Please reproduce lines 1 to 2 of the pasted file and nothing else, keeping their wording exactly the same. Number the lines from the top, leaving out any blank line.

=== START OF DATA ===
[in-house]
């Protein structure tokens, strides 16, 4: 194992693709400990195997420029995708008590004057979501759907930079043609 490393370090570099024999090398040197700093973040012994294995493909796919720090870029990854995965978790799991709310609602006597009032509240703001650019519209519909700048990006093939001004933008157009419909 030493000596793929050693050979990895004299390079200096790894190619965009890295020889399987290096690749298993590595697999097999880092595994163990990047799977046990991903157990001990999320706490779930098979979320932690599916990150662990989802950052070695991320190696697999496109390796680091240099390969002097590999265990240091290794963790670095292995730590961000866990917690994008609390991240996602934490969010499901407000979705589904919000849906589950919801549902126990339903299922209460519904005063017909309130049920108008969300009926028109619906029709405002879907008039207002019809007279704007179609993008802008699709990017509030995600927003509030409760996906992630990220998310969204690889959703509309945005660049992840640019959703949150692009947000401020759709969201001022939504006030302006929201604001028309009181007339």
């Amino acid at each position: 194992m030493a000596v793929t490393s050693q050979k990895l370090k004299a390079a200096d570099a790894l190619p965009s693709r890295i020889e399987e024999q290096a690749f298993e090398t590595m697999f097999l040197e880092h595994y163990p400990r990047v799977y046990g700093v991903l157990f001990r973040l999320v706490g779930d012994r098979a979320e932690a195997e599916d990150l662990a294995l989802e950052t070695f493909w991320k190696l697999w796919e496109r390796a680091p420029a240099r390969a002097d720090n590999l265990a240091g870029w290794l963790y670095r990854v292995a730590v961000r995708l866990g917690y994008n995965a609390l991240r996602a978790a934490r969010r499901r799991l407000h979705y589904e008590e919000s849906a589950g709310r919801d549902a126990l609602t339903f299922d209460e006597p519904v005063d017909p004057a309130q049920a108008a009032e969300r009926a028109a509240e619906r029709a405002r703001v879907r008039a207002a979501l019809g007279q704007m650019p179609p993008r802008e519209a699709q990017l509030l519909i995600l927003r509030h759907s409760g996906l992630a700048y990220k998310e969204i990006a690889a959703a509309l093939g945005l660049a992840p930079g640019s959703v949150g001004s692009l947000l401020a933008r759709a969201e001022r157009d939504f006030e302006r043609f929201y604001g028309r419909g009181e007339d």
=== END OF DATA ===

[in-house]
């Protein structure tokens, strides 16, 4: 194992693709400990195997420029995708008590004057979501759907930079043609 490393370090570099024999090398040197700093973040012994294995493909796919720090870029990854995965978790799991709310609602006597009032509240703001650019519209519909700048990006093939001004933008157009419909 030493000596793929050693050979990895004299390079200096790894190619965009890295020889399987290096690749298993590595697999097999880092595994163990990047799977046990991903157990001990999320706490779930098979979320932690599916990150662990989802950052070695991320190696697999496109390796680091240099390969002097590999265990240091290794963790670095292995730590961000866990917690994008609390991240996602934490969010499901407000979705589904919000849906589950919801549902126990339903299922209460519904005063017909309130049920108008969300009926028109619906029709405002879907008039207002019809007279704007179609993008802008699709990017509030995600927003509030409760996906992630990220998310969204690889959703509309945005660049992840640019959703949150692009947000401020759709969201001022939504006030302006929201604001028309009181007339």